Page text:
The duo's claims about the merger being their only viable road to swift and sustainable 5G commercialization has also been met with reservations as both claimed they'll be capable of delivering nationwide 5G coverage by 2020 on their own. Even former FCC Chairman Tom Wheeler criticized that change of heart earlier this year, wondering whether the two firms were lying about their technical abilities to deploy 5G or were incompetent while trying to estimate the thereof.
Some well-known industry veterans such as Boost Mobile founder Peter Adderton recently argued about the merger also essentially gutting any semblance of competition in the prepaid market segment, thus hurting America's poorest consumers, primarily students and elderly. T-Mobile responded to those claims by rebranding MetroPCS into Metro by T-Mobile and equipping the carrier with more aggressive plans, in addition to vowing neither it nor Sprint will be killing off any one of their prepaid units. While nothing is legally compelling them to do so, that would change if that promise ends up being made to federal regulators. The extent of the potential job cuts the merger could prompt is still unclear and CWA's claim of 30,000 positions being eliminated by the move has yet to be corroborated by another party.
Much like Sprint and T-Mobile did a 180 on their 5G plans after agreeing to merge, so did T-Mobile went back on its views on fixed wireless access technologies; it mocked them and Verizon's efforts to commercialize them several months back but is now adamant to launch them as well after combining with Sprint. No firm details on the matter have yet been provided by the company so it's unclear whether the FWA service will be of the 5G variety like Verizon's one but even if that's the case, it will be based on 3GPP's standards and not a proprietary specification.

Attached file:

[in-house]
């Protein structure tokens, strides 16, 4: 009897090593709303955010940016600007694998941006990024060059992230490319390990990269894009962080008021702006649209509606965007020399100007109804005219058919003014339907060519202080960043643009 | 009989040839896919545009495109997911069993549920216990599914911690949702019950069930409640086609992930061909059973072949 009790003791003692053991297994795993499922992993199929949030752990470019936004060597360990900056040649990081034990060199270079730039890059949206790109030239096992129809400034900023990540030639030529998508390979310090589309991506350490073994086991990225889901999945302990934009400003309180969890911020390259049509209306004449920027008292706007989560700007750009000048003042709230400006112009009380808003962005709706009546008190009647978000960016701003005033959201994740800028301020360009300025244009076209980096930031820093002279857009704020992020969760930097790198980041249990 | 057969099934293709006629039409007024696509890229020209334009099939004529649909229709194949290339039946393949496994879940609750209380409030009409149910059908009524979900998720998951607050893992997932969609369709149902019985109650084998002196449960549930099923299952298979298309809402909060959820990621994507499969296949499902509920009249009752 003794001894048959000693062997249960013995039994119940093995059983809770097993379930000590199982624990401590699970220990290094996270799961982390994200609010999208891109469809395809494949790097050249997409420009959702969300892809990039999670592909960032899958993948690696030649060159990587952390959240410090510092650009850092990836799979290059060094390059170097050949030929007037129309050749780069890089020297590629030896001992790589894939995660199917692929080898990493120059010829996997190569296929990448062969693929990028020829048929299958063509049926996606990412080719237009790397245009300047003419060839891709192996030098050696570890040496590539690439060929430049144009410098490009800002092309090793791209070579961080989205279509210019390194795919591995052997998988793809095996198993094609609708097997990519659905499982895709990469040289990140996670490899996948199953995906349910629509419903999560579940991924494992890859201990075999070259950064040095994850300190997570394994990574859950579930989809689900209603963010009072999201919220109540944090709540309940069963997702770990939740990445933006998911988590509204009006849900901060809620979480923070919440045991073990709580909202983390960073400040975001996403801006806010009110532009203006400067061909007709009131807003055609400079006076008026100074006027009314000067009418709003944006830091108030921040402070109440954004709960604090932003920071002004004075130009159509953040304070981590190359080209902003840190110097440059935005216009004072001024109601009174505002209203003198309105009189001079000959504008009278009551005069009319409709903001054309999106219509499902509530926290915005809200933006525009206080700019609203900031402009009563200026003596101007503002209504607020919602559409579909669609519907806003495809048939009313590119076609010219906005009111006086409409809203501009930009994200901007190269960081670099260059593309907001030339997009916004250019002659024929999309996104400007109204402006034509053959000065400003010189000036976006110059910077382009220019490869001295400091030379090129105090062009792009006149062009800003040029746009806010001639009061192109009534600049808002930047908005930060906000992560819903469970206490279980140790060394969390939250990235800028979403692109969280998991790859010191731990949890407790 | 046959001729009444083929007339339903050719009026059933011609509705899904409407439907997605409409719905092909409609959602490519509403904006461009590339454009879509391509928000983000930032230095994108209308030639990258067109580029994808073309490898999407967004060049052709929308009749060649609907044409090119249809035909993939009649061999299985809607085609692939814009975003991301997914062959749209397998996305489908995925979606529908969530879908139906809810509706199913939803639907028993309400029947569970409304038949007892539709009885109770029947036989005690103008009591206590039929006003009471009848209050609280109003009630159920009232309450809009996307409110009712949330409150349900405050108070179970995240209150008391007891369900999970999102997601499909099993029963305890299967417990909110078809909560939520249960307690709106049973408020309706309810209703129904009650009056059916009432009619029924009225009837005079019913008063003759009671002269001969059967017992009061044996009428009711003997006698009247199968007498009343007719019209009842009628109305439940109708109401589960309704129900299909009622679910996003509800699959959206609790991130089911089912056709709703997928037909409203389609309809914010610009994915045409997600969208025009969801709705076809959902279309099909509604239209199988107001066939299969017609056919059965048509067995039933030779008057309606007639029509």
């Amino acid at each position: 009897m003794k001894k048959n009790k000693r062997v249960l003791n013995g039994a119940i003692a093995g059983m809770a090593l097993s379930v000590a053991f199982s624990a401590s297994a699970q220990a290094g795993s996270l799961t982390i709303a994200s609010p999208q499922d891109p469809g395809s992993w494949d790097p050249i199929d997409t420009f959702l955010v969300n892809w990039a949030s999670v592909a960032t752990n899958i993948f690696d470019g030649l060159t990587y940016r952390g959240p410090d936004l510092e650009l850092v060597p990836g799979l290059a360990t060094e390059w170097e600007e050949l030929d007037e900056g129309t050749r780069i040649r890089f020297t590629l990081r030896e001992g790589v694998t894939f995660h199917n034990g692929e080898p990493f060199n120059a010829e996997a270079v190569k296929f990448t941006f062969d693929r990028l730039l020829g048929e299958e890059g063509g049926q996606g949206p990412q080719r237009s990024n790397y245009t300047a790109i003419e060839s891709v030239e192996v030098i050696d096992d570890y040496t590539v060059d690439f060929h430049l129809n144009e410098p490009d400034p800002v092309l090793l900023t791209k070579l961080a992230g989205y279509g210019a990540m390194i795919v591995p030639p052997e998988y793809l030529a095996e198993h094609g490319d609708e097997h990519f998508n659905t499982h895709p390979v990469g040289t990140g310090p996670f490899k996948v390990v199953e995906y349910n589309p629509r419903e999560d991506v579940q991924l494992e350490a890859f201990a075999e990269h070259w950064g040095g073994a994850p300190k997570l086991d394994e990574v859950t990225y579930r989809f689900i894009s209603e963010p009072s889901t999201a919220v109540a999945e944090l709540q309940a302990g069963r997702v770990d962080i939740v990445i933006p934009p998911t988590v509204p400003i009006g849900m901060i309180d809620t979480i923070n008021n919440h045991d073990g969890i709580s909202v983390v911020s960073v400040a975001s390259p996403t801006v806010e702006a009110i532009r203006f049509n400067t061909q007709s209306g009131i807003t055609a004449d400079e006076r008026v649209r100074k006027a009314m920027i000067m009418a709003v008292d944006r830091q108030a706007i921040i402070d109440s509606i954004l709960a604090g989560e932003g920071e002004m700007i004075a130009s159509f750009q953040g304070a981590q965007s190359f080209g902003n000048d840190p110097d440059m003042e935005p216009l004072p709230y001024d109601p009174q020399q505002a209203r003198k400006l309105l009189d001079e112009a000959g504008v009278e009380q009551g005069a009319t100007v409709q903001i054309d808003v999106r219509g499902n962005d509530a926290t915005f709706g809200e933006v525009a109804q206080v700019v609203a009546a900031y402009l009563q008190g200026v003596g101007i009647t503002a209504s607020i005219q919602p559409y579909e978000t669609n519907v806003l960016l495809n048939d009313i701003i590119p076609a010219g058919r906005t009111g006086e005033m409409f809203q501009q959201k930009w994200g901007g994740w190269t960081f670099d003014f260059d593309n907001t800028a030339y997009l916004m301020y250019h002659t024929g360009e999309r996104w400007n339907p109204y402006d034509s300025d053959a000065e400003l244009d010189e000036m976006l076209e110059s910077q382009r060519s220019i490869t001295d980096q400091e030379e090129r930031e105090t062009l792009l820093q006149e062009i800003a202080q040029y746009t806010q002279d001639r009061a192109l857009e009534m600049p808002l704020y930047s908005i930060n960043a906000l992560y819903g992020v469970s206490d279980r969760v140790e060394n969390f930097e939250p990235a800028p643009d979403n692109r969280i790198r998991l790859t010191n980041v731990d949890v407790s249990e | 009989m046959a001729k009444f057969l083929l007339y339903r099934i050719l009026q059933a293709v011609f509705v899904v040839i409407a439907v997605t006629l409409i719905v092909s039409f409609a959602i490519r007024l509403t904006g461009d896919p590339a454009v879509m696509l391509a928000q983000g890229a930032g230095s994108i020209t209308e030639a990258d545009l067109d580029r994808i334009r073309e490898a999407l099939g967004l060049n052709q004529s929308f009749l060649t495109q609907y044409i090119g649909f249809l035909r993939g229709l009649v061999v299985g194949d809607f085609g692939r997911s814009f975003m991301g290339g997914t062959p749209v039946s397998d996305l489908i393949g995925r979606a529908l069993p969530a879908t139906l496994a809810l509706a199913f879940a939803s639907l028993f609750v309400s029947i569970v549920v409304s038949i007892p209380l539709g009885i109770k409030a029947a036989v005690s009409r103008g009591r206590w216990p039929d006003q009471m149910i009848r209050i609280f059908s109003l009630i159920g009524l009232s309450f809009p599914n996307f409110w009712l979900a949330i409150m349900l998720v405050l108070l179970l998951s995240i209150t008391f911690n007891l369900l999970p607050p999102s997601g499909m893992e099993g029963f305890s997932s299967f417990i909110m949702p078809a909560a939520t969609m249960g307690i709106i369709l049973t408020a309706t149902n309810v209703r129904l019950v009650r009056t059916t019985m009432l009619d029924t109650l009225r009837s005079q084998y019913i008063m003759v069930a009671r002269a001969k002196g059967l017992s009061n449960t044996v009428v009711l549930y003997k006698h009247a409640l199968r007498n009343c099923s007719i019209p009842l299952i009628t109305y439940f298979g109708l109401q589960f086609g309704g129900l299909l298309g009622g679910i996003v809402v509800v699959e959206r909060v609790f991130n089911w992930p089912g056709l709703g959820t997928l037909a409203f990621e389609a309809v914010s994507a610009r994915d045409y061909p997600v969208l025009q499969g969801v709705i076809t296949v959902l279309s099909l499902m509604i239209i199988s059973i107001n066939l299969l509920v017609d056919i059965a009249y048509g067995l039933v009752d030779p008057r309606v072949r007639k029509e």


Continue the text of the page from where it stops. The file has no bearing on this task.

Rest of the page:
Impact: T-Mobile and Sprint have mostly been making all the right moves in getting their merger proposal approved up until now; while the consolidation is still far from certain, the two companies addressed the vast majority of the largest concerns publicly voiced about the deal and are seemingly on course to getting it approved in some shape or form. The biggest question is whether the tie-up will be allowed to go through without major concessions, particularly those related to the prepaid market. Due to an overall lack of national competitors in the prepaid segment, T-Mobile, Sprint, or both could feasibly be forced to divest some of their units like Metro and Boost Mobile, or at least be asked to spin them off into independent entities. It's still unclear whether they would be prepared to do so but given how they're pressed for time if they want to launch a nationwide 5G service by 2020, they may be willing to play ball with the DOJ and FCC should either regulator demand such a course of action instead of dragging the matter to court like AT&T did with its Time Warner purchase. Ultimately, the mid-2019 approval goal is still rather optimistic and the tie-up may not be greenlit until much later in the year.